Cheap Money….to buy a Volt

What’s the payoff for investing in a Volt? Let’s run the numbers.

First, some assumptions: For most people, a typical day involves 33 miles of driving, 12,000 miles of routine trips each year. An occasional longer jaunt might bring the total added to the odometer to 15,000. The Volt can go 40 miles on electricity alone, so we’ll assume local driving will be on the battery. Charging would likely be with cheap electricity from the wall outlet at home and maybe some free electricity from charging stations located in public places. Let’s assume this mix of cheap and free electricity costs 10 cents a kilowatt-hour on average.

The Volt will travel between 3 and 4 miles on a kWh. Let’s use 3. For 12,000 miles the car will consume 4,000 kWh. At 10 cents, that’s $400 for electricity.

In terms of performance, the Volt really isn’t an “economy” car. It will “get out of its own way.” A similar gasoline only car (200-250 hp) might get 25 mpg in typical short trip operation. For our 12,000 miles on electricity, count 480 gallons of gasoline not purchased. At $3.50 a gallon, that’s $1,680 a year. At $4.50 it would be $2,160 a year.

There is an upfront premium for electric drive. Manufacturers don’t seem to be very interested in telling us how much that is, but we can guess. Let’s guess $12,000. Let’s also guess gasoline will average $4.00 a gallon over the next 10 years. If our guesses are right, we’ll save $1,920 a year on gasoline but pay $400 more for electricity. The net is $1,520 a year or $15,200 over the full period. Not spectacular, but not bad. Payback is less than 8 years. Return on investment is 4.5%. Sure beats a passbook!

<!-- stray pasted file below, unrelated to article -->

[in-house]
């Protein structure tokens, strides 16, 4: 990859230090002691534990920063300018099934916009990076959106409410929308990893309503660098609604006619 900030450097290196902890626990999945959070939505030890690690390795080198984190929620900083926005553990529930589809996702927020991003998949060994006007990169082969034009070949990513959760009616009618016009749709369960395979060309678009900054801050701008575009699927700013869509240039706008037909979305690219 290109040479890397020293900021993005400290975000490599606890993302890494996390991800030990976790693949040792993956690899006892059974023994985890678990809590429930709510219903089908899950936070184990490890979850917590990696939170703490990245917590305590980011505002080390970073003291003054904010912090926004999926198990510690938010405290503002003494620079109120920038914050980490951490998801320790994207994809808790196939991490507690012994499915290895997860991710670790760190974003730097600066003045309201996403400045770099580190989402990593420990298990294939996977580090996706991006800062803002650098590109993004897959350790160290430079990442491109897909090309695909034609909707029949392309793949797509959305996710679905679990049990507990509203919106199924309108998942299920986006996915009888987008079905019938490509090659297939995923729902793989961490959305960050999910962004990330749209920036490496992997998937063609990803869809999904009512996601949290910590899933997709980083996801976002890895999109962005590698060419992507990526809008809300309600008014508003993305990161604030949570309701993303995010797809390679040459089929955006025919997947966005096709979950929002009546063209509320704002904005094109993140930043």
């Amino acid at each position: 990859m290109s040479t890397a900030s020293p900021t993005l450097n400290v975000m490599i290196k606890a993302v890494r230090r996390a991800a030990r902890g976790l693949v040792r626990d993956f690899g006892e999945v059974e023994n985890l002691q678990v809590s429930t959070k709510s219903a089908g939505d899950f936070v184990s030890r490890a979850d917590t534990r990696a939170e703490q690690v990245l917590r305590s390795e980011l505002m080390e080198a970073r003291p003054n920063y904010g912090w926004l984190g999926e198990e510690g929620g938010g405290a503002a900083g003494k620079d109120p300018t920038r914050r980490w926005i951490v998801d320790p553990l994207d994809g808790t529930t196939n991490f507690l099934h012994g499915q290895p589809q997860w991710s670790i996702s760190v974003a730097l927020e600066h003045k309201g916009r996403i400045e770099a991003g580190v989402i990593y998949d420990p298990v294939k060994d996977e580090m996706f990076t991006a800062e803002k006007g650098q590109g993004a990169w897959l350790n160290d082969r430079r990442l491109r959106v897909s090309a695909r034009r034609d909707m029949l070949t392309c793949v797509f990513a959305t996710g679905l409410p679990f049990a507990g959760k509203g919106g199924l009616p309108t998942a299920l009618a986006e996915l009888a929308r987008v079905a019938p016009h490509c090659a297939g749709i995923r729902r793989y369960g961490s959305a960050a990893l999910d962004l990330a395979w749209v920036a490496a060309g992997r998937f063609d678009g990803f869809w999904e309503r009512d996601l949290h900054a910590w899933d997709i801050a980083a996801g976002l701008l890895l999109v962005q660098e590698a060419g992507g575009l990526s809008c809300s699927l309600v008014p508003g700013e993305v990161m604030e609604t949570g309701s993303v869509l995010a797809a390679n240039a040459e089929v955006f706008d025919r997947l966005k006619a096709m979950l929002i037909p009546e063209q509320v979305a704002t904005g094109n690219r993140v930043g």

There are two more pieces to consider. $4/gal. for gasoline as an average over the next ten years is probably a pretty low estimate. Care to bet against $6 by 2022? If that comes to pass and prices are still rising, what will be the resale value of efficient cars like the Volt compared to their similar sized gas guzzling cousins of the same vintage? If it’s a couple thousand more, the return on investment looks more like six and a half percent. Not too shabby.


About wattnextblog

I'm Bill Ferree, a chief officer of WattNext, Inc.
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2 Responses to Cheap Money….to buy a Volt

  1. EV driver says:

    Great article on the VOLT! Good to see many new electric cars on the market including the very affordable Mitsubishi “i”. They really do make sense for a lot of commuters or households with 2 cars that want to minimize their gasoline, oil changes, and car repair bills. I enjoyed seeing you in the new film in front of your WattNext solar car charging station!

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